United States District Court, D. Connecticut
JAMES T. AINSWORTH, et al. Plaintiffs,
AMICA MUTUAL INS. CO. Defendant.
RULING ON MOTION TO DISMISS
Michael P. Shea, U.S.D.J.
James T. Ainsworth and Nancy H. Ainsworth filed this action
in state court against their homeowner's insurance
provider, Amica Mutual Insurance Company
(“Amica”), for failure to pay for damages to
their basement walls caused by cracking and deterioration in
the concrete. Amica removed the case to this court on July 7,
2016. (ECF No. 1.) On September 11, 2017, the plaintiffs
filed a second amended complaint, bringing the following
claims: (i) breach of contract (count one); (ii) declaratory
judgment concerning the coverage of the plaintiffs' home
(count two); (iii) breach of the implied covenant of good
faith and fair dealing (count three); and (iv) violation of
the Connecticut Unfair Insurance Practices Act, Conn. Gen.
Stat. § 38a-816 et seq. (“CUIPA”) and the
Connecticut Unfair Trade Practices Act, Conn. Gen. Stat.
§ 42-110a et seq. (“CUTPA”) (count four).
(ECF No. 43 (“Complaint”) at ¶¶ 8-84.)
Now before me is the defendants' motion to dismiss, which
chiefly contends that the plaintiffs' claims fail because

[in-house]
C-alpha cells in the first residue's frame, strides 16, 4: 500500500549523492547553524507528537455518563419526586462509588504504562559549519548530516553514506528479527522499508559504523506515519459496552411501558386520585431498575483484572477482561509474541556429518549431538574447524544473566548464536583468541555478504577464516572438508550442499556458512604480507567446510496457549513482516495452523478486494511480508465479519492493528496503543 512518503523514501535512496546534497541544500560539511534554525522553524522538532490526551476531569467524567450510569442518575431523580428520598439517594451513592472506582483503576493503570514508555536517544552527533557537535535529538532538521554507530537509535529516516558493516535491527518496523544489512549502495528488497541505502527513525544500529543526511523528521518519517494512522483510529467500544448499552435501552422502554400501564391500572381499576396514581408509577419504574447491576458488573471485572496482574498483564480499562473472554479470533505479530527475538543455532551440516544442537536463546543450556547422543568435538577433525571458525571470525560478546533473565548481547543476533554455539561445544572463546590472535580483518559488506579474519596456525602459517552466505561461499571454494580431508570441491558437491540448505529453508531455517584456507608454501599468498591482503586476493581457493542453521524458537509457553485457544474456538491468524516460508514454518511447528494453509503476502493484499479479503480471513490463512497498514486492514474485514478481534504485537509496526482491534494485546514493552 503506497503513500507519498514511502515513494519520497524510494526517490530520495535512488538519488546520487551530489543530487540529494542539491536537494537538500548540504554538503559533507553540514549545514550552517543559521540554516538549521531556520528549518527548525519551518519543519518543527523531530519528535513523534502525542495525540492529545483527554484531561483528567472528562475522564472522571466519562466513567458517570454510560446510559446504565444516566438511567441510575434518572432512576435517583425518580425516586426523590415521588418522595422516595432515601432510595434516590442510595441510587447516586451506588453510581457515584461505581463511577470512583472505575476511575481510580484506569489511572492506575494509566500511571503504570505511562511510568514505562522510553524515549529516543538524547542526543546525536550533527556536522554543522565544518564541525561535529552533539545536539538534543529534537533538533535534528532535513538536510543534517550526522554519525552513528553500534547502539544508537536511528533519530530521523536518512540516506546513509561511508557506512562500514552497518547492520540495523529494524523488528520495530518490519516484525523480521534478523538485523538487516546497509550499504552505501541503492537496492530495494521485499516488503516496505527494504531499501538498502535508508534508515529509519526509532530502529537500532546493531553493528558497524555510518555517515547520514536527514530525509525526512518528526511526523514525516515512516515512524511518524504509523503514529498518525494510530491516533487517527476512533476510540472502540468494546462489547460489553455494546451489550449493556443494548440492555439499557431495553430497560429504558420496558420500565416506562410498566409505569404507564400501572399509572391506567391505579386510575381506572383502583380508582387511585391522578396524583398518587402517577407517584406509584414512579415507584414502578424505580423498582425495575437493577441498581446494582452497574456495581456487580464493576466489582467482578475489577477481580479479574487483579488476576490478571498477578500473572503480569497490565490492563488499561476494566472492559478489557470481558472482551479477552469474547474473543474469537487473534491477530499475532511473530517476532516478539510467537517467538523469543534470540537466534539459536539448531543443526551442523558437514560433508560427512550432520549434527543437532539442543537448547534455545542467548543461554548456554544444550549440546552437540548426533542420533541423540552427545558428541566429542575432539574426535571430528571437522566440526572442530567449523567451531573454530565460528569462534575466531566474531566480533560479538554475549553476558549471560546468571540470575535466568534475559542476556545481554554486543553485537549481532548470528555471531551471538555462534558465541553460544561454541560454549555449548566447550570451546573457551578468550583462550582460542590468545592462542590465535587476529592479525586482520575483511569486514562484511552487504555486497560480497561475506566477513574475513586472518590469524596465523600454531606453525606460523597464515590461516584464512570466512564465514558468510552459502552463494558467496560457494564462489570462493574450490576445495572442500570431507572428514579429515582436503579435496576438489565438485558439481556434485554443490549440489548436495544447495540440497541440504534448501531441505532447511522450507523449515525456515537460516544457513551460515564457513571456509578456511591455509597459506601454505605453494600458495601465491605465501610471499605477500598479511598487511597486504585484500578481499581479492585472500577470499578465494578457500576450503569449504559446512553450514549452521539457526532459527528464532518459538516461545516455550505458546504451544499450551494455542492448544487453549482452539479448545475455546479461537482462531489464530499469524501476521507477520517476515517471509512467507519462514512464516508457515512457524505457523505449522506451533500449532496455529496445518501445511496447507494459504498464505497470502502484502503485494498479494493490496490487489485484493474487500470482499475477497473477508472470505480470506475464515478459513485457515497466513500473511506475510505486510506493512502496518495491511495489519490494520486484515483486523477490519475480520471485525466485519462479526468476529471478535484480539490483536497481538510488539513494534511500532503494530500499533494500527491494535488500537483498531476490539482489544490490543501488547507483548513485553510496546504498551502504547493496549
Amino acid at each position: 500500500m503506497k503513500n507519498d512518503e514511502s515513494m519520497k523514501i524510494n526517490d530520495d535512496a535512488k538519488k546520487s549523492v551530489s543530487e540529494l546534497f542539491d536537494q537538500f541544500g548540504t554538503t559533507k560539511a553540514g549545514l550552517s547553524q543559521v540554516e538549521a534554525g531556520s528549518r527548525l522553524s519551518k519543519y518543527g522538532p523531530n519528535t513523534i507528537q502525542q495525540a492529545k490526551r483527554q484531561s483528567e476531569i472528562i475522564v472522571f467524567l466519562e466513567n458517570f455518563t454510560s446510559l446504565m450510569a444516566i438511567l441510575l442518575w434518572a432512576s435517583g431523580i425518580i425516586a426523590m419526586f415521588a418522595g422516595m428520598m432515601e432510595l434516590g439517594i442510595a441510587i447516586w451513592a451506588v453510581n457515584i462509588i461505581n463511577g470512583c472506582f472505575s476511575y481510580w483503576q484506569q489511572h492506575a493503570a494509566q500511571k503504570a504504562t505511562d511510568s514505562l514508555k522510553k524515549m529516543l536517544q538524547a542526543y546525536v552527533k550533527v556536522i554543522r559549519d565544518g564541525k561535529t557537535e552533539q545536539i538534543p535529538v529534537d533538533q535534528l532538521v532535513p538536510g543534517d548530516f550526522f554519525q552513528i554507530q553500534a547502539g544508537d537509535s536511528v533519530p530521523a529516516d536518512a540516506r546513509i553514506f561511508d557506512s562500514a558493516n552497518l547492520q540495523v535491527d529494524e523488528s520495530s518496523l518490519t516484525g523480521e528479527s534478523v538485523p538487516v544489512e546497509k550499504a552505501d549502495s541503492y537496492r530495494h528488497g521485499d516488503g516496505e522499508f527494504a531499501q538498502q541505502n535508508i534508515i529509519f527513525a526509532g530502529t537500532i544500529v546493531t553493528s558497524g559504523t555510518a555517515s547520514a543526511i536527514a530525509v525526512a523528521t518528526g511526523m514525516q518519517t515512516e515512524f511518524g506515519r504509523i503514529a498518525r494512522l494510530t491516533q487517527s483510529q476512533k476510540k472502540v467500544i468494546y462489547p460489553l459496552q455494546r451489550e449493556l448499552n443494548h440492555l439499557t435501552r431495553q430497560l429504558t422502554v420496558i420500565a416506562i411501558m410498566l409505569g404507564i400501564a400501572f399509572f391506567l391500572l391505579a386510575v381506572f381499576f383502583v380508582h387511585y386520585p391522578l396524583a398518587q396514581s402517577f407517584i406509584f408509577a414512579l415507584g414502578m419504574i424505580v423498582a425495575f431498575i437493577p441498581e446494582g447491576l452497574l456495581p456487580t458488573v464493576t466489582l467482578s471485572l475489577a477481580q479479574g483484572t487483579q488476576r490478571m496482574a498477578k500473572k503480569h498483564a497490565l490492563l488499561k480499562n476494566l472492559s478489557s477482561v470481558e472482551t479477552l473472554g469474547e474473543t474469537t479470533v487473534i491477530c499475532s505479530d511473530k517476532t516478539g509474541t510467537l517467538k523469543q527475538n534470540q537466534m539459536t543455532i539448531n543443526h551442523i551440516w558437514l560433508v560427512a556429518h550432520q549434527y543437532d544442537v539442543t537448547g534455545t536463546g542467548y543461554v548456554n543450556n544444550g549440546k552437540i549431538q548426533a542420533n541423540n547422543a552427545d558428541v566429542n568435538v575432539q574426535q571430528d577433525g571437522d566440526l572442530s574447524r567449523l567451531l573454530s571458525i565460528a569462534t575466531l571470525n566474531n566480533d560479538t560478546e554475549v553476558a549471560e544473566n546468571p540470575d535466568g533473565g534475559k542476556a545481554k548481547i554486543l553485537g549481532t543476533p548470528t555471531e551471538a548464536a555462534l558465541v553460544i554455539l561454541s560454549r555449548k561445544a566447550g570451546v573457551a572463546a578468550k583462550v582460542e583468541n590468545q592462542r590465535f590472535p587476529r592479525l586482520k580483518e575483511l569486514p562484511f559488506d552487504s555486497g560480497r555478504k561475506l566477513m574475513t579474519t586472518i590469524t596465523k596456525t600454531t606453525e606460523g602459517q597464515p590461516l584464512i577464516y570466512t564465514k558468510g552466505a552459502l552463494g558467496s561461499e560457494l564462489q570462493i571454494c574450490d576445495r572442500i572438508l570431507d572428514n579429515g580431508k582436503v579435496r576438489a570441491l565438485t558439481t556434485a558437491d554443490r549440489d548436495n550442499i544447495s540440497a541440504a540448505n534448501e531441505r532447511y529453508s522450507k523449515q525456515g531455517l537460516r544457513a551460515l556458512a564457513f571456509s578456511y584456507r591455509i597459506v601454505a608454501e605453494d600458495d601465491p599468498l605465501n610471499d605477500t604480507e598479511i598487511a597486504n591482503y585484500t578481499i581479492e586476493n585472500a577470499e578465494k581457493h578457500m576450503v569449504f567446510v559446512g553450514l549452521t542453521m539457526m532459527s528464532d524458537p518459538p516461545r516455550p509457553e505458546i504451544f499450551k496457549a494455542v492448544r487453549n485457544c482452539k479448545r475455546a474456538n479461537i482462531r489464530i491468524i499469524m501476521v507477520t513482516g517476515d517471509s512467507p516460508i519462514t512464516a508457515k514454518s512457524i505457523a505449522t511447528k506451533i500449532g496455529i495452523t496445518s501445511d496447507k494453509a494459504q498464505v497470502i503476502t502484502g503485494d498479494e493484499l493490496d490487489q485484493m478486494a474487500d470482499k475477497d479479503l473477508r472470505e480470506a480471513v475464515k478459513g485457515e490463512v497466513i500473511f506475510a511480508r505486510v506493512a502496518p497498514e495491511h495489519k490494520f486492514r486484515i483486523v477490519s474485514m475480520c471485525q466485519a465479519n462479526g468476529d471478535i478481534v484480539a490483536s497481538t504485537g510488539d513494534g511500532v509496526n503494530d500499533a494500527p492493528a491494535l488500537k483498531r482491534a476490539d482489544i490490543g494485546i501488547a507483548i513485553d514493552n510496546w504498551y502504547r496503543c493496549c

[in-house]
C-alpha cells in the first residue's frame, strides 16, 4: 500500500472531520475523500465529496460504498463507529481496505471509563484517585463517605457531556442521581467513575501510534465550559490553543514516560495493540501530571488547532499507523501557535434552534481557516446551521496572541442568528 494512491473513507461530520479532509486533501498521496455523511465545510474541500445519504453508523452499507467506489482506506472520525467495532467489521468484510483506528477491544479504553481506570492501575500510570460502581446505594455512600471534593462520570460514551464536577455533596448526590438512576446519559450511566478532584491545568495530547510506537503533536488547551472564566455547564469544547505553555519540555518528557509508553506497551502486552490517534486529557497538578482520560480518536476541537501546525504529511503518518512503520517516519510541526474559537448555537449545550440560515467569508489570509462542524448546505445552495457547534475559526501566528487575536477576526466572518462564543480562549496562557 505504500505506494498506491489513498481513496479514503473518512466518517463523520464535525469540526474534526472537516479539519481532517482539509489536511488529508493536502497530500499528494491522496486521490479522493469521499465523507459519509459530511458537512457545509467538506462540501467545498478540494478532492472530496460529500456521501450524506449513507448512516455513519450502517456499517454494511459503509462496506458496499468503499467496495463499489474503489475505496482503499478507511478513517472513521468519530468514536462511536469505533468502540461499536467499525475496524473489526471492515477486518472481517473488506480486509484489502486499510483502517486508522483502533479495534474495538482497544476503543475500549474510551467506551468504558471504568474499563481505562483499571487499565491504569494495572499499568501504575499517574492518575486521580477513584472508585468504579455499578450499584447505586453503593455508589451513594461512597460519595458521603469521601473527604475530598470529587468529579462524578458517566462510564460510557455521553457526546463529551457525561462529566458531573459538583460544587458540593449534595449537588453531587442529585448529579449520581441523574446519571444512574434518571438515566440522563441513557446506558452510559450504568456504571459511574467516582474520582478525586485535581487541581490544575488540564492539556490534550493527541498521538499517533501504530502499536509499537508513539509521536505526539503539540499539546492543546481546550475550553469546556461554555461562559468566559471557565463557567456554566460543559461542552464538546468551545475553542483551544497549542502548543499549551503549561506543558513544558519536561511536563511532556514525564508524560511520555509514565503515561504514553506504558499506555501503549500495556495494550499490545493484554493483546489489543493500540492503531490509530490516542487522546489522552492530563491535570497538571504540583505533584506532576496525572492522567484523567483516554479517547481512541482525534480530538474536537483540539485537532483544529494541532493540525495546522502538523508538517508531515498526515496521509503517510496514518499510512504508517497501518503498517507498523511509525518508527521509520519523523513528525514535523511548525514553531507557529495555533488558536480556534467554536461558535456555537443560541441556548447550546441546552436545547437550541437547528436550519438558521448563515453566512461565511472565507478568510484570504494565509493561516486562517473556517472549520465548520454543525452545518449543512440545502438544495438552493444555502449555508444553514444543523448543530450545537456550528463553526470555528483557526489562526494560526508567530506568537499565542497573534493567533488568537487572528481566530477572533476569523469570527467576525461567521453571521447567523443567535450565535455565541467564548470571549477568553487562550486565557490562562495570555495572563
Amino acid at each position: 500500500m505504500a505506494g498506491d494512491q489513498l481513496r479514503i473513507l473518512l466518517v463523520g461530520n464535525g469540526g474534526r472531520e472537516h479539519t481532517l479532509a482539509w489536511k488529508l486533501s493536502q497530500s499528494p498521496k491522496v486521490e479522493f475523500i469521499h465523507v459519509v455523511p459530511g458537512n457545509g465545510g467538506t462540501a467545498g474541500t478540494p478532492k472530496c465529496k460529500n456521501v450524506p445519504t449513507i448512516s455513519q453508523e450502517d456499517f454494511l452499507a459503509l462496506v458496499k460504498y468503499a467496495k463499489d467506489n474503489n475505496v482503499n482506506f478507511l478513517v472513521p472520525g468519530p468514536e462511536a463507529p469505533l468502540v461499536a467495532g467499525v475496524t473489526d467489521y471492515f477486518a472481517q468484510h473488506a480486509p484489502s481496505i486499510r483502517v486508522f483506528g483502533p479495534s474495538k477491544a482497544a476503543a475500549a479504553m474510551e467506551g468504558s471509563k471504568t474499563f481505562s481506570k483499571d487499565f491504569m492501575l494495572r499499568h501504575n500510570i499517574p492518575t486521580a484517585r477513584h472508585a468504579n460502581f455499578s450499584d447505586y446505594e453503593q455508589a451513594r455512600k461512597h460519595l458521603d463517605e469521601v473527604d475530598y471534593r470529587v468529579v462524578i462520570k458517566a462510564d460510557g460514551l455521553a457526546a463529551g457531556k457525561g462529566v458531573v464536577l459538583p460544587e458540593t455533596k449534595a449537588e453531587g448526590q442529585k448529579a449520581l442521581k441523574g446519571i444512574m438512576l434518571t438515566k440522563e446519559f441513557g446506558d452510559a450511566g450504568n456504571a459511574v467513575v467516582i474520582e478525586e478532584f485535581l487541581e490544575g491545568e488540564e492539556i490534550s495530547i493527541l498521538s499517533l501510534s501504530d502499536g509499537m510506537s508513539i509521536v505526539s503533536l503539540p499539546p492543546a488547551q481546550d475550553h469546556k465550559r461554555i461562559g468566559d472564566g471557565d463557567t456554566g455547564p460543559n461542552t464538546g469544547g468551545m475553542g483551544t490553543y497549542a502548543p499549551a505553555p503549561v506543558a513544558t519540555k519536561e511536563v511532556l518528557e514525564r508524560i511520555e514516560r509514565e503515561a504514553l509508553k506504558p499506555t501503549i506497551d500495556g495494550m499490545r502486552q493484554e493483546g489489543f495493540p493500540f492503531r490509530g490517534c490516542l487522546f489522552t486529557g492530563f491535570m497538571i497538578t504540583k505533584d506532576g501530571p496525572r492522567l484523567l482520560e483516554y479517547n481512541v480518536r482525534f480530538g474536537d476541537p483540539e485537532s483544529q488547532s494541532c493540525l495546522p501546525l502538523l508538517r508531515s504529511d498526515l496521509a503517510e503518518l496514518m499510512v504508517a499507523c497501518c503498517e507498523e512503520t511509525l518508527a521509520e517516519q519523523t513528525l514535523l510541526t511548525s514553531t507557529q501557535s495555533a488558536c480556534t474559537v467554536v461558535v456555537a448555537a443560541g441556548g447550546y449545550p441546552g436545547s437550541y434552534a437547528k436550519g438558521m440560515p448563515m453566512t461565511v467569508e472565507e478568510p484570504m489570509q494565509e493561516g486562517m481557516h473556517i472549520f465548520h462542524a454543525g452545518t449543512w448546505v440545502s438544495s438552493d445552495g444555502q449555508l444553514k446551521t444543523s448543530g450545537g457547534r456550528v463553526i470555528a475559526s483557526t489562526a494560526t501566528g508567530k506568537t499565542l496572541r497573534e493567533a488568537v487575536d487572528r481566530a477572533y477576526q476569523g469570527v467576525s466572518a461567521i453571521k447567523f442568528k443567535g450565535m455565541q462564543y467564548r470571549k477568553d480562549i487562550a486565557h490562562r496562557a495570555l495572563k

the homeowner's insurance policy for their property
unambiguously does not cover the losses they assert. (ECF No.
46.) For the reasons set forth below, this motion is granted
in part and denied in part. It is granted with respect to the
plaintiffs' breach of the implied covenant of good faith
and fair dealing claim (count three) and declaratory judgment
claim (count two). It is denied with respect to the
plaintiffs' other claims.
Factual Allegations and Pertinent Policy Language
Plaintiff's Factual Allegations
makes the following factual allegations, which I assume to be
plaintiffs purchased their home in 1997 and insured it since
that time “with a homeowner's policy issued by
[Amica].” (Complaint at ¶¶ 5-6.) The
“plaintiffs have paid the premium charged by [Amica]
each year and, without further action on the plaintiffs'
part, the subject policy was automatically renewed by [Amica]